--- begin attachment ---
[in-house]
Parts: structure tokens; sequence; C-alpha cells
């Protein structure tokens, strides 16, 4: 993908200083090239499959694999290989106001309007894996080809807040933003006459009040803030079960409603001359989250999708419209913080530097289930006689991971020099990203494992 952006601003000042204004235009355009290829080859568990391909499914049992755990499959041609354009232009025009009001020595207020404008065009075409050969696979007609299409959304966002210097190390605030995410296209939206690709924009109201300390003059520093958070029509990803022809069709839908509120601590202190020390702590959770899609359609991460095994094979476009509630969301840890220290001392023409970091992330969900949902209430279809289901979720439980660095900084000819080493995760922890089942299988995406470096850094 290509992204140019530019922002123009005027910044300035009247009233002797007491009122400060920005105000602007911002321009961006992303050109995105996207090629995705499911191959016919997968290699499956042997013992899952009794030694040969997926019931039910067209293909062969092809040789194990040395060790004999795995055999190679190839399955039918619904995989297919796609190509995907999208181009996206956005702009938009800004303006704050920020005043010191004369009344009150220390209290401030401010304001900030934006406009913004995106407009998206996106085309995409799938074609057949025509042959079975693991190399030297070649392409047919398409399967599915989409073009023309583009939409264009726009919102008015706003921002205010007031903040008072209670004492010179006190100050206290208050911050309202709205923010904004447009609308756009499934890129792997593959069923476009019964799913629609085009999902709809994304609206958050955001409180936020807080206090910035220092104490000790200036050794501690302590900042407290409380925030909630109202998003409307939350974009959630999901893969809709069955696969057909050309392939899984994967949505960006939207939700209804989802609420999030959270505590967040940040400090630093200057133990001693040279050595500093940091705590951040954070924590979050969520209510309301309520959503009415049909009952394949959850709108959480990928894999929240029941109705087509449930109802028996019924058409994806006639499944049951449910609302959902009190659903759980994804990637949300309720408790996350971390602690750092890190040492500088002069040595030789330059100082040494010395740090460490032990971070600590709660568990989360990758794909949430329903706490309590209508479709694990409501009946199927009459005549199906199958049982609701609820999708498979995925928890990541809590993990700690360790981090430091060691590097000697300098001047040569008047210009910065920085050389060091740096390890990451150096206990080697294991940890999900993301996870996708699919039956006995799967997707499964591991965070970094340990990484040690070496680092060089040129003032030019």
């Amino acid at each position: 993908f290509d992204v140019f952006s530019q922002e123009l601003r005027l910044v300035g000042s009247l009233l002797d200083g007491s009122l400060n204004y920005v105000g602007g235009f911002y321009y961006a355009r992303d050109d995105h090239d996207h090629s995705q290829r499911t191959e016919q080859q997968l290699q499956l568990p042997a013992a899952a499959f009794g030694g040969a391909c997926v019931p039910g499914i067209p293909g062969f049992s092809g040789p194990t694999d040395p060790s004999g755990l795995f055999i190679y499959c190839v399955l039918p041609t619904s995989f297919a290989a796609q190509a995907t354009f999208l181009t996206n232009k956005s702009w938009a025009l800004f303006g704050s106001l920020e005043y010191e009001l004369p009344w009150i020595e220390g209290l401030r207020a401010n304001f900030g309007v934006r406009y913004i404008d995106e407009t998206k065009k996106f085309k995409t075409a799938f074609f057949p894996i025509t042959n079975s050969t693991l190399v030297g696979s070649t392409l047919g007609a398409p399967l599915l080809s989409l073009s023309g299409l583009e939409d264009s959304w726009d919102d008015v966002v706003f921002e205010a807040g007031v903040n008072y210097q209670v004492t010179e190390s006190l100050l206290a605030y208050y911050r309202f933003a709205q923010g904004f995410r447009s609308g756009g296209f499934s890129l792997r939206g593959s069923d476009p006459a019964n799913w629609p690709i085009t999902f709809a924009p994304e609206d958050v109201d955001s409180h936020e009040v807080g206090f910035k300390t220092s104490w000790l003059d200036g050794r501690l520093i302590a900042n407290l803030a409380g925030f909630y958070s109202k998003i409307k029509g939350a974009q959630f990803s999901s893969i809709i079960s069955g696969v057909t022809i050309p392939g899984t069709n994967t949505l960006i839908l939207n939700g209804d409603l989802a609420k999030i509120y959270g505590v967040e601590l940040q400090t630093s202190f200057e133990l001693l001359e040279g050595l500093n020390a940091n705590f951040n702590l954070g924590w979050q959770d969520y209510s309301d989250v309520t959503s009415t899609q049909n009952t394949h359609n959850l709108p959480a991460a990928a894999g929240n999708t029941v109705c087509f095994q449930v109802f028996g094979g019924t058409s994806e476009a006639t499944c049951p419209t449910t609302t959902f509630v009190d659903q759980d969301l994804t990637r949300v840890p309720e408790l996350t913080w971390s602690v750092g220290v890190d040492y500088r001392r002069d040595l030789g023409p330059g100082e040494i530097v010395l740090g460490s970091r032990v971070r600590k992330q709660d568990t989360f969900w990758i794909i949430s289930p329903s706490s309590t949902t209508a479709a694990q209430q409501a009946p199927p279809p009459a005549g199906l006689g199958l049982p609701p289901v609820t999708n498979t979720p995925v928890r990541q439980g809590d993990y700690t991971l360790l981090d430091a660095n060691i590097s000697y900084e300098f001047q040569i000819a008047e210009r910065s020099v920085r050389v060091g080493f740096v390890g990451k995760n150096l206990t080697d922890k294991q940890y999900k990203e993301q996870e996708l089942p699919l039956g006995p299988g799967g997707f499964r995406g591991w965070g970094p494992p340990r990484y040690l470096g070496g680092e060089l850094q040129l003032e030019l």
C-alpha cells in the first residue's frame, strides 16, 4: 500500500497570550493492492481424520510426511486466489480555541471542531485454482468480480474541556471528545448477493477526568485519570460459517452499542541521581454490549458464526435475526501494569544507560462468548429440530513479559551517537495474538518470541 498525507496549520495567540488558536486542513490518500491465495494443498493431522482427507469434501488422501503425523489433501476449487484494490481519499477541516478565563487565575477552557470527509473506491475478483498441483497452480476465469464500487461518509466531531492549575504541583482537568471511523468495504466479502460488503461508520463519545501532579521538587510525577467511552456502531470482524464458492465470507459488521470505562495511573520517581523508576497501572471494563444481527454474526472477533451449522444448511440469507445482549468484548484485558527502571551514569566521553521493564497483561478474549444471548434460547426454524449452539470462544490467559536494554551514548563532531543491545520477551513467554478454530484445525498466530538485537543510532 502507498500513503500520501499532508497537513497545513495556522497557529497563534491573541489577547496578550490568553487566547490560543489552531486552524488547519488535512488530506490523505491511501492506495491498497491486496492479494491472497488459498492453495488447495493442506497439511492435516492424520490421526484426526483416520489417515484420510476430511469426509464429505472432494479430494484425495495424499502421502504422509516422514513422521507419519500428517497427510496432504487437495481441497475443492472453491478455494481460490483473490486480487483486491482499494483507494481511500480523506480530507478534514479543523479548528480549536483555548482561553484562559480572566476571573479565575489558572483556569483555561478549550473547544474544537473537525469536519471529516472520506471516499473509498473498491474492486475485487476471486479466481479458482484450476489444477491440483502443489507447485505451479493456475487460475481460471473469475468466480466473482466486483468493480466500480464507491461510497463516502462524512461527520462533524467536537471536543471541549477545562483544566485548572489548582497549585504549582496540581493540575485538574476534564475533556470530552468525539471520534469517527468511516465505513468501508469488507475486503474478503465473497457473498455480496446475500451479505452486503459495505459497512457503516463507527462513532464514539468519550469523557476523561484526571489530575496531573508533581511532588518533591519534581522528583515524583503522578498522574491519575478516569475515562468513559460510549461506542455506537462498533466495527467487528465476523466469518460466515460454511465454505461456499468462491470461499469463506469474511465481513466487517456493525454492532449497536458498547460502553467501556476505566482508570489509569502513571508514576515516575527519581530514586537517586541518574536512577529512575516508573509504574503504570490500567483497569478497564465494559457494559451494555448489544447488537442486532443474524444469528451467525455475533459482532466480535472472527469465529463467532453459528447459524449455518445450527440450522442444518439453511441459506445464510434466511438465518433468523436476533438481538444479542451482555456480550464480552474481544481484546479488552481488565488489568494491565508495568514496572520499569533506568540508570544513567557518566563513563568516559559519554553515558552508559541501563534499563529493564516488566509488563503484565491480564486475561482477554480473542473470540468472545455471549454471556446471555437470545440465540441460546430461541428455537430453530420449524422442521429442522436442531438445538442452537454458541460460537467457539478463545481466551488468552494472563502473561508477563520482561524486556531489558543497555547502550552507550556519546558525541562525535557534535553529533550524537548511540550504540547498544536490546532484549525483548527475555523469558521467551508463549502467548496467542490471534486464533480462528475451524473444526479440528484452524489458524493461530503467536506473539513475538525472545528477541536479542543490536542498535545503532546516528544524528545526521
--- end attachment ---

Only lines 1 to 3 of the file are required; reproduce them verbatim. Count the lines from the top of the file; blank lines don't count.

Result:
[in-house]
Parts: structure tokens; sequence; C-alpha cells
């Protein structure tokens, strides 16, 4: 993908200083090239499959694999290989106001309007894996080809807040933003006459009040803030079960409603001359989250999708419209913080530097289930006689991971020099990203494992 952006601003000042204004235009355009290829080859568990391909499914049992755990499959041609354009232009025009009001020595207020404008065009075409050969696979007609299409959304966002210097190390605030995410296209939206690709924009109201300390003059520093958070029509990803022809069709839908509120601590202190020390702590959770899609359609991460095994094979476009509630969301840890220290001392023409970091992330969900949902209430279809289901979720439980660095900084000819080493995760922890089942299988995406470096850094 290509992204140019530019922002123009005027910044300035009247009233002797007491009122400060920005105000602007911002321009961006992303050109995105996207090629995705499911191959016919997968290699499956042997013992899952009794030694040969997926019931039910067209293909062969092809040789194990040395060790004999795995055999190679190839399955039918619904995989297919796609190509995907999208181009996206956005702009938009800004303006704050920020005043010191004369009344009150220390209290401030401010304001900030934006406009913004995106407009998206996106085309995409799938074609057949025509042959079975693991190399030297070649392409047919398409399967599915989409073009023309583009939409264009726009919102008015706003921002205010007031903040008072209670004492010179006190100050206290208050911050309202709205923010904004447009609308756009499934890129792997593959069923476009019964799913629609085009999902709809994304609206958050955001409180936020807080206090910035220092104490000790200036050794501690302590900042407290409380925030909630109202998003409307939350974009959630999901893969809709069955696969057909050309392939899984994967949505960006939207939700209804989802609420999030959270505590967040940040400090630093200057133990001693040279050595500093940091705590951040954070924590979050969520209510309301309520959503009415049909009952394949959850709108959480990928894999929240029941109705087509449930109802028996019924058409994806006639499944049951449910609302959902009190659903759980994804990637949300309720408790996350971390602690750092890190040492500088002069040595030789330059100082040494010395740090460490032990971070600590709660568990989360990758794909949430329903706490309590209508479709694990409501009946199927009459005549199906199958049982609701609820999708498979995925928890990541809590993990700690360790981090430091060691590097000697300098001047040569008047210009910065920085050389060091740096390890990451150096206990080697294991940890999900993301996870996708699919039956006995799967997707499964591991965070970094340990990484040690070496680092060089040129003032030019």